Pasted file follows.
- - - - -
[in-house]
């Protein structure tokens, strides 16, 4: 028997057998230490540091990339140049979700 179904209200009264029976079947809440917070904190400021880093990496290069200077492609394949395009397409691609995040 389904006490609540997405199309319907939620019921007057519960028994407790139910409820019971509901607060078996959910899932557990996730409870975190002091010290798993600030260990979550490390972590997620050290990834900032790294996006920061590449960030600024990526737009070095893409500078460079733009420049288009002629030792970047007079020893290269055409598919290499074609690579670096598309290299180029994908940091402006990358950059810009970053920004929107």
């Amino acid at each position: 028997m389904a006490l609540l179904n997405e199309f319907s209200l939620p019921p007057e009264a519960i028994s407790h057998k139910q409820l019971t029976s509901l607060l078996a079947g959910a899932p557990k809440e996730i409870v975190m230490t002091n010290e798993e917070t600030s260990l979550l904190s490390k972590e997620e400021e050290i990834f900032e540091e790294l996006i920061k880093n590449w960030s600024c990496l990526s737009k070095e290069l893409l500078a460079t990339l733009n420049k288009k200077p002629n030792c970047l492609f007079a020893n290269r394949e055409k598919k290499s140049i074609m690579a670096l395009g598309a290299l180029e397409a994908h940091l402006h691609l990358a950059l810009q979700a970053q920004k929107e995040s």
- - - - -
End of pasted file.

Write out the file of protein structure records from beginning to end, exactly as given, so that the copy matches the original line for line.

[in-house]
């Protein structure tokens, strides 16, 4: 028997057998230490540091990339140049979700 179904209200009264029976079947809440917070904190400021880093990496290069200077492609394949395009397409691609995040 389904006490609540997405199309319907939620019921007057519960028994407790139910409820019971509901607060078996959910899932557990996730409870975190002091010290798993600030260990979550490390972590997620050290990834900032790294996006920061590449960030600024990526737009070095893409500078460079733009420049288009002629030792970047007079020893290269055409598919290499074609690579670096598309290299180029994908940091402006990358950059810009970053920004929107």
């Amino acid at each position: 028997m389904a006490l609540l179904n997405e199309f319907s209200l939620p019921p007057e009264a519960i028994s407790h057998k139910q409820l019971t029976s509901l607060l078996a079947g959910a899932p557990k809440e996730i409870v975190m230490t002091n010290e798993e917070t600030s260990l979550l904190s490390k972590e997620e400021e050290i990834f900032e540091e790294l996006i920061k880093n590449w960030s600024c990496l990526s737009k070095e290069l893409l500078a460079t990339l733009n420049k288009k200077p002629n030792c970047l492609f007079a020893n290269r394949e055409k598919k290499s140049i074609m690579a670096l395009g598309a290299l180029e397409a994908h940091l402006h691609l990358a950059l810009q979700a970053q920004k929107e995040s």